Australian Dance Reviews

Sydney Dance Company and Carriageworks offer fourth annual ‘New Breed’

Petros Treklis' 'The Art of Letting Go'. Photo by Pedro Greig.
Petros Treklis' 'The Art of Letting Go'. Photo by Pedro Greig.

Carriageworks, Sydney.
30 November 2017.

New Breed 2017 marks the fourth year of the Sydney Dance Company (SDC)/Carriageworks’ partnership to support and foster emerging choreographers. The budding choreographers are invited not only from the ranks of SDC dancers but also from amongst independent Australian dancers who demonstrate an aptitude to create and produce their own work. New Breed offers the rare opportunity to work with a full company of professional dancers, as well as offering the audience an opportunity to enjoy a diversity of performances.

This year’s four-part program provides a spectrum of moods and themes, from dark and murky battles in a bleak institution, to the overt humour of homo-erotic eco-sexuality.

Cass Mortimer Eipper and Nelson Earl's 'Bell Jar'. Photo by Pedro Greig.

Cass Mortimer Eipper and Nelson Earl’s ‘Bell Jar’. Photo by Pedro Greig.

The first of the New Breed are Cass Mortimer Eipper and Nelson Earl, performing their own collaborative work, Bell Jar, so named due to the affinity the choreographers found with a Sylvia Plath character who is trapped within her own musings.

“Dancing with our demons, we can’t help but remain caught between us and the outside world.” 

The dim lighting and foggy effects within the historical Everleigh rail sheds created the desired dark mood; although, at times it was a struggle to see the actual movements, the dancing, through the smoke haze.

With a chaotic industrial score and plenty of room to move, the piece became a battle between two tormented souls seeking redemption or perhaps release. Danced well, with no surprises in terms of choreography, Mortimer Eipper acknowledges the impact of the music on the creation of Bell Jar, composed by Marco Cher-Gibard. “It is dark and intense. Cher-Gibard’s remarkable talent has enabled us to embrace a blend of thriller, horror and sci-fi.”

Petros Treklis' 'The Art of Letting Go'. Photo by Pedro Greig.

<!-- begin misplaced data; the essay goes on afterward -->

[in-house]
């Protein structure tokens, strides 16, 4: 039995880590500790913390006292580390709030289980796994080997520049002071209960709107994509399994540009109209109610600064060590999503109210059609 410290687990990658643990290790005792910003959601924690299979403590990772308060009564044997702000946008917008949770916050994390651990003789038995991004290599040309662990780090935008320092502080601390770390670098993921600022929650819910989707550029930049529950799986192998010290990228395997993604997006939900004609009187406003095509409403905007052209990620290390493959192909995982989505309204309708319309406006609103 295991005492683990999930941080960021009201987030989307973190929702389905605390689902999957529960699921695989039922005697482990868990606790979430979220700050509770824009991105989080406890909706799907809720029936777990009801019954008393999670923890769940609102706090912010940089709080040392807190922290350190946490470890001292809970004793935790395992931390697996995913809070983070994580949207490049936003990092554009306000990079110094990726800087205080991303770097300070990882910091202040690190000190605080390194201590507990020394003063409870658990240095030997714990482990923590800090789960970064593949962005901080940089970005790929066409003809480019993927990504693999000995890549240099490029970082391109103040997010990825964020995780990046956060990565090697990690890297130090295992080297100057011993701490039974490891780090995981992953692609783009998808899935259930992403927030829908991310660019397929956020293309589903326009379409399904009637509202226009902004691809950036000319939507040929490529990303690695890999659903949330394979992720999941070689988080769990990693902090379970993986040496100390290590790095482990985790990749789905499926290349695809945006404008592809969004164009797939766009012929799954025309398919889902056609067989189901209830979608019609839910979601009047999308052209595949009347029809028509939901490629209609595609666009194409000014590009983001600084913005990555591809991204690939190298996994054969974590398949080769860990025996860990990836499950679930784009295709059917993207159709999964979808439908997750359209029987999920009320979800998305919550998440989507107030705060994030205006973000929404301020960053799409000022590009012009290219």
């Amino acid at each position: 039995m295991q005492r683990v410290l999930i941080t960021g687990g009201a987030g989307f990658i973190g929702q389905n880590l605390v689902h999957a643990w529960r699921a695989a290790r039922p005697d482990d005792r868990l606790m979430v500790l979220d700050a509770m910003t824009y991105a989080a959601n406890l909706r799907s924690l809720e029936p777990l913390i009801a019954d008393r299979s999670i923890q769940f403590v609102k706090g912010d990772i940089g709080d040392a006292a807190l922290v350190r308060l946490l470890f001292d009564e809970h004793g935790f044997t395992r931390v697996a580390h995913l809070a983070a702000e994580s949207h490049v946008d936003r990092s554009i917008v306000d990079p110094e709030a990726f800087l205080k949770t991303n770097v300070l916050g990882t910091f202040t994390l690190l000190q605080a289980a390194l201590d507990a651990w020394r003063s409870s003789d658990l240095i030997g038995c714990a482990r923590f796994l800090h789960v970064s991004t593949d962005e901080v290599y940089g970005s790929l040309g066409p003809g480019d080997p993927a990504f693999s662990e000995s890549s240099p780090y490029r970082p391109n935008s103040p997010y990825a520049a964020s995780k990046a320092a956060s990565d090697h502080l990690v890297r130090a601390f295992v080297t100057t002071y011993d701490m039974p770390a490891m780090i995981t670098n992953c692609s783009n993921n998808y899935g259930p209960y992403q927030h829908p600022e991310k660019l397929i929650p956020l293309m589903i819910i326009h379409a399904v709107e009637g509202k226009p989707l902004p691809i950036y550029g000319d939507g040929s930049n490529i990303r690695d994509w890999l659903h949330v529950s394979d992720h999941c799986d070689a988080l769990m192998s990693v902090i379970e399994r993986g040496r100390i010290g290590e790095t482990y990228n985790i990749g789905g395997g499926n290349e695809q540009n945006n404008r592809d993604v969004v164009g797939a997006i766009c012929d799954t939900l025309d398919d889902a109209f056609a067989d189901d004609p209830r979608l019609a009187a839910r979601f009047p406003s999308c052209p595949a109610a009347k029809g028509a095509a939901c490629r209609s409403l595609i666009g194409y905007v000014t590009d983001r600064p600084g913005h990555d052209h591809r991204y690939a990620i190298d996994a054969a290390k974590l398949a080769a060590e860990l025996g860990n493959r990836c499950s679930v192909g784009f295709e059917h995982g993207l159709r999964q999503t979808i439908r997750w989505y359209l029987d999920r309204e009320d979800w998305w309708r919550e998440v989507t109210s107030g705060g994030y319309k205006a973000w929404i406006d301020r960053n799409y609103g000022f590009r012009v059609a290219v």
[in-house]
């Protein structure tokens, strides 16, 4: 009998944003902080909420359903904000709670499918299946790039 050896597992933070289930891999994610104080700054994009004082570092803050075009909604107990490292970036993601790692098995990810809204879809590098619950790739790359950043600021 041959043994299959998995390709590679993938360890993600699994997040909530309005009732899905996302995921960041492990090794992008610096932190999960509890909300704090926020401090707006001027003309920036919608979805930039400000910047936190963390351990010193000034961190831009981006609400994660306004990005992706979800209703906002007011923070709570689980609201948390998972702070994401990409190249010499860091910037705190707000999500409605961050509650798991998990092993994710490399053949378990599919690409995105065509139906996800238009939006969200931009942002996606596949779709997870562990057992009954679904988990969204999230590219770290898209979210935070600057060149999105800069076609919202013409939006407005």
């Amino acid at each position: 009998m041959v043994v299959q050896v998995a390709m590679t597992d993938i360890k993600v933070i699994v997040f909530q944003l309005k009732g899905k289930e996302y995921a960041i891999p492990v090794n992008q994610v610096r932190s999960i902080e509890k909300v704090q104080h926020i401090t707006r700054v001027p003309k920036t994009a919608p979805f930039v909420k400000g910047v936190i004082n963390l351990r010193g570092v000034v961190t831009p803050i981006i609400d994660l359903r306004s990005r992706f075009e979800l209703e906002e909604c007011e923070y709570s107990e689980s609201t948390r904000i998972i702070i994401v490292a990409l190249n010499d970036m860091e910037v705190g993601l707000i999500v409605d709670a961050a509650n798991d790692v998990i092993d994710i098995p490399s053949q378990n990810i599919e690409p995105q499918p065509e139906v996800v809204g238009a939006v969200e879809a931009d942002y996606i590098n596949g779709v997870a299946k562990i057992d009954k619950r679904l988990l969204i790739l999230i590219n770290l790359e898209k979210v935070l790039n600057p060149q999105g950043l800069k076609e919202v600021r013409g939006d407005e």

Petros Treklis’ ‘The Art of Letting Go’. Photo by Pedro Greig.

The Art of Letting Go by Petros Treklis with music from Rachmaninoff’s Sonata in G Minor is a welcome lyrical antidote to the intensity of Bell Jar. Using “seven dancers portraying one man and his mind”, this piece explores scenarios “which the mind may struggle to forget, move on from, or let go of.”

The choreography focusses on a fascinating connectedness – whether the dancers are scrolling and unscrolling, falling like heavy raindrops fluidly to the floor, or creating interesting sculptures when lifted high above. There appears to be no distinction between male and female in this piece; all bodies are asexually dressed in sombre dark shirts and pants.

Treklis’ work is memorable for his ability to “create” shapes and patterns, rather than simply incorporate the expected contemporary movements. It is here that he captures our attention and leaves us wanting more. This work is also memorable for the unexpected.

[Bio]Curious is a slightly confronting piece by Tyrone Earl Lraé Robinson with music by  L S D X O X O, which opens the second half of New Breed. As the audience return to their seats after intermission, we’re curious about the bath tub we walk past, complete with a female dancer bathing herself.

[Bio]Curious combines the strangeness of burlesque with homo-erotica and a highly aesthetic view of nature, as three dancers engage in a “ménage à trois”. 

“As a form of conservation, sexuality and identity, eco-sexuality encourages people to connect with nature as they would a lover,” Lraé Robinson explains, adding that audiences can expect his work to be “oddly arousing”.

It is a very humorous piece and original in vision, with a setting of aroused plants and the main character prancing around in illuminated Y-fronts. What is lacking, however, is any build of tension, and, consequently, there is no climax.

The final work in the 2017 program is Melanie Lane’s WOOF, an exceptional and engaging work, “harnessing the fantasy of a post-human collective spirit.”

With the full company of dancers, this is an ambitious production, which flows seamlessly through the representation of various groups, from crowds to military précision. As Lane explains, “I’m imagining the work like a post-human army.”

Melanie Lane's 'WOOF'. Photo by Pedro Greig.

Melanie Lane’s ‘WOOF’. Photo by Pedro Greig.

With this vision of an automated future, the work includes a synchronised robotic sequence, performed effortlessly by the female dancers. We also see a broader vision in which we feel a distinct tension between the individual and the collective spirit.

As we reach the climax of WOOF, all dancers are on stage, moving as if in an urban space, alternating between spontaneous free-flow movements before returning to the “group think” style – walking on tippy toes, bent close-knit knees, upright, stable, an air of respectable conformity. WOOF provides a climatic finish to New Breed 2017, with the 17 dancers dispersing into a sunset-lit distance.

Throughout the program, the SDC dancers perform with absolute engagement and prowess, ensuring the best possible rendition of each choreographer’s vision.

New Breed is at Carriageworks until December 9.

By Elizabeth Ashley of Dance Informa. 

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